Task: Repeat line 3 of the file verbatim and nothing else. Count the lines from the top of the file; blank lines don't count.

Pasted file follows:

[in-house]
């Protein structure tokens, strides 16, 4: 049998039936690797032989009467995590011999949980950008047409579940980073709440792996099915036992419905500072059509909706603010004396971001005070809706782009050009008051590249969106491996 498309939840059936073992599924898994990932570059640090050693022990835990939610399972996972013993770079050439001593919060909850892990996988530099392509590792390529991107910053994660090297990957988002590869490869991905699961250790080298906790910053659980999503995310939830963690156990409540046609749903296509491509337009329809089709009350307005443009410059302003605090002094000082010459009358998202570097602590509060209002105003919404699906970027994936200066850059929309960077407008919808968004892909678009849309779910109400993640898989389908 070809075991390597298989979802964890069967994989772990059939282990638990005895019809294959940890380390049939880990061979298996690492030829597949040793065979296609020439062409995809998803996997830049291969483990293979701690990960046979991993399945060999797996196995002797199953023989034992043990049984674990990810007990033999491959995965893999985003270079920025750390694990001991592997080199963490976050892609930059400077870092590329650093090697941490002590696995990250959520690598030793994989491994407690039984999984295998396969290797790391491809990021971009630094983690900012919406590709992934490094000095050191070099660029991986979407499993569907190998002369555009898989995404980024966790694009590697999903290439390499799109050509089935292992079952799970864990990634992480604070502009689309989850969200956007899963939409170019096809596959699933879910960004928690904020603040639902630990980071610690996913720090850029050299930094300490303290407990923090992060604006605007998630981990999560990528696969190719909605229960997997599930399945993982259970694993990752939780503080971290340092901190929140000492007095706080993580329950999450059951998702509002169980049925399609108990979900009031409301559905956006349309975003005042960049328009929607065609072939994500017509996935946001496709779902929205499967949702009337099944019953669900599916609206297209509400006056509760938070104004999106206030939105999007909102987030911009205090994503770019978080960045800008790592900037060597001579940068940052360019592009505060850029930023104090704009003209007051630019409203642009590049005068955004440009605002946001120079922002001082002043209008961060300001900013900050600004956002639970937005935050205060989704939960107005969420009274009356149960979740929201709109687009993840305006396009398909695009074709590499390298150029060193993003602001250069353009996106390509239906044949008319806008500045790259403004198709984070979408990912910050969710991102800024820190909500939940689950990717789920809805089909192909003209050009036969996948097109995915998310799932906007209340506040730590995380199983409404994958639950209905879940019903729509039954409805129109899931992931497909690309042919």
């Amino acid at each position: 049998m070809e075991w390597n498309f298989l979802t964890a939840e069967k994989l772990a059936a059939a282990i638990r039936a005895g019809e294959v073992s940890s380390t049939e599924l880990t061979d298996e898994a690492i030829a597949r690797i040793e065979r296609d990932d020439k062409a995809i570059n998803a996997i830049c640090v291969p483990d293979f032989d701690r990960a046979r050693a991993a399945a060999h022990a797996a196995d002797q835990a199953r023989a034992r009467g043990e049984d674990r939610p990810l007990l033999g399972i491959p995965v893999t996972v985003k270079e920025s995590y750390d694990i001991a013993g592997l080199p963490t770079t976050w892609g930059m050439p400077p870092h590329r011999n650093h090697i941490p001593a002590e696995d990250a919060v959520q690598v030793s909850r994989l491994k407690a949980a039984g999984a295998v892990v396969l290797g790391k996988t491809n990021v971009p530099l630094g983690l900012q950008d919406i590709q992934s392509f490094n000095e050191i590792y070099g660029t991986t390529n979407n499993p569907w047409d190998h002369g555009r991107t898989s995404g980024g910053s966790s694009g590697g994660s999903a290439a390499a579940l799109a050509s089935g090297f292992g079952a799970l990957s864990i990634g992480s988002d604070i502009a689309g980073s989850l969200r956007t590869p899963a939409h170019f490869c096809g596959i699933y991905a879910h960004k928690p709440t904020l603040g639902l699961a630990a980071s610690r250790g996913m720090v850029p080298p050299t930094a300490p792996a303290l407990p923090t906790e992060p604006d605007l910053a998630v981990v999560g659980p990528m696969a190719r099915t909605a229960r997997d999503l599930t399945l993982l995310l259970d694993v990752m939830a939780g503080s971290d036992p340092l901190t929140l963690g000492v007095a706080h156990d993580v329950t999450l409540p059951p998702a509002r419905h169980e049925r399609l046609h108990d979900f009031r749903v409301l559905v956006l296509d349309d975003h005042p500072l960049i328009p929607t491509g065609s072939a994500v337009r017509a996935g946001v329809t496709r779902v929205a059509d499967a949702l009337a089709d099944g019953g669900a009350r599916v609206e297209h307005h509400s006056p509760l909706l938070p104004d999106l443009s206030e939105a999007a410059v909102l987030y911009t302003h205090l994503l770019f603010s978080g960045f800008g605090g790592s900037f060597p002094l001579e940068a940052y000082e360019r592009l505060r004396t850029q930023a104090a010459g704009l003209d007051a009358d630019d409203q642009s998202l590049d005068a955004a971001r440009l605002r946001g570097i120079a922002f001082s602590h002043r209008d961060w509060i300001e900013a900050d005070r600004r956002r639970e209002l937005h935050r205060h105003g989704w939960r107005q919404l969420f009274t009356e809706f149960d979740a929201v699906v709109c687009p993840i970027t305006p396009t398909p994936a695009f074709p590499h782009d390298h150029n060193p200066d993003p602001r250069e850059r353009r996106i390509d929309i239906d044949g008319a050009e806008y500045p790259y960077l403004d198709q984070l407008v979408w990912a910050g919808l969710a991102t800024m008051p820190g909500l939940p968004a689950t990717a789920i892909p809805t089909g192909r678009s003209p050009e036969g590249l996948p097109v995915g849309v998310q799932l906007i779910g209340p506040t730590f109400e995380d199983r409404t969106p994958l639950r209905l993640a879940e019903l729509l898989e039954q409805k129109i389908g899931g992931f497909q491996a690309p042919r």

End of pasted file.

């Amino acid at each position: 049998m070809e075991w390597n498309f298989l979802t964890a939840e069967k994989l772990a059936a059939a282990i638990r039936a005895g019809e294959v073992s940890s380390t049939e599924l880990t061979d298996e898994a690492i030829a597949r690797i040793e065979r296609d990932d020439k062409a995809i570059n998803a996997i830049c640090v291969p483990d293979f032989d701690r990960a046979r050693a991993a399945a060999h022990a797996a196995d002797q835990a199953r023989a034992r009467g043990e049984d674990r939610p990810l007990l033999g399972i491959p995965v893999t996972v985003k270079e920025s995590y750390d694990i001991a013993g592997l080199p963490t770079t976050w892609g930059m050439p400077p870092h590329r011999n650093h090697i941490p001593a002590e696995d990250a919060v959520q690598v030793s909850r994989l491994k407690a949980a039984g999984a295998v892990v396969l290797g790391k996988t491809n990021v971009p530099l630094g983690l900012q950008d919406i590709q992934s392509f490094n000095e050191i590792y070099g660029t991986t390529n979407n499993p569907w047409d190998h002369g555009r991107t898989s995404g980024g910053s966790s694009g590697g994660s999903a290439a390499a579940l799109a050509s089935g090297f292992g079952a799970l990957s864990i990634g992480s988002d604070i502009a689309g980073s989850l969200r956007t590869p899963a939409h170019f490869c096809g596959i699933y991905a879910h960004k928690p709440t904020l603040g639902l699961a630990a980071s610690r250790g996913m720090v850029p080298p050299t930094a300490p792996a303290l407990p923090t906790e992060p604006d605007l910053a998630v981990v999560g659980p990528m696969a190719r099915t909605a229960r997997d999503l599930t399945l993982l995310l259970d694993v990752m939830a939780g503080s971290d036992p340092l901190t929140l963690g000492v007095a706080h156990d993580v329950t999450l409540p059951p998702a509002r419905h169980e049925r399609l046609h108990d979900f009031r749903v409301l559905v956006l296509d349309d975003h005042p500072l960049i328009p929607t491509g065609s072939a994500v337009r017509a996935g946001v329809t496709r779902v929205a059509d499967a949702l009337a089709d099944g019953g669900a009350r599916v609206e297209h307005h509400s006056p509760l909706l938070p104004d999106l443009s206030e939105a999007a410059v909102l987030y911009t302003h205090l994503l770019f603010s978080g960045f800008g605090g790592s900037f060597p002094l001579e940068a940052y000082e360019r592009l505060r004396t850029q930023a104090a010459g704009l003209d007051a009358d630019d409203q642009s998202l590049d005068a955004a971001r440009l605002r946001g570097i120079a922002f001082s602590h002043r209008d961060w509060i300001e900013a900050d005070r600004r956002r639970e209002l937005h935050r205060h105003g989704w939960r107005q919404l969420f009274t009356e809706f149960d979740a929201v699906v709109c687009p993840i970027t305006p396009t398909p994936a695009f074709p590499h782009d390298h150029n060193p200066d993003p602001r250069e850059r353009r996106i390509d929309i239906d044949g008319a050009e806008y500045p790259y960077l403004d198709q984070l407008v979408w990912a910050g919808l969710a991102t800024m008051p820190g909500l939940p968004a689950t990717a789920i892909p809805t089909g192909r678009s003209p050009e036969g590249l996948p097109v995915g849309v998310q799932l906007i779910g209340p506040t730590f109400e995380d199983r409404t969106p994958l639950r209905l993640a879940e019903l729509l898989e039954q409805k129109i389908g899931g992931f497909q491996a690309p042919r």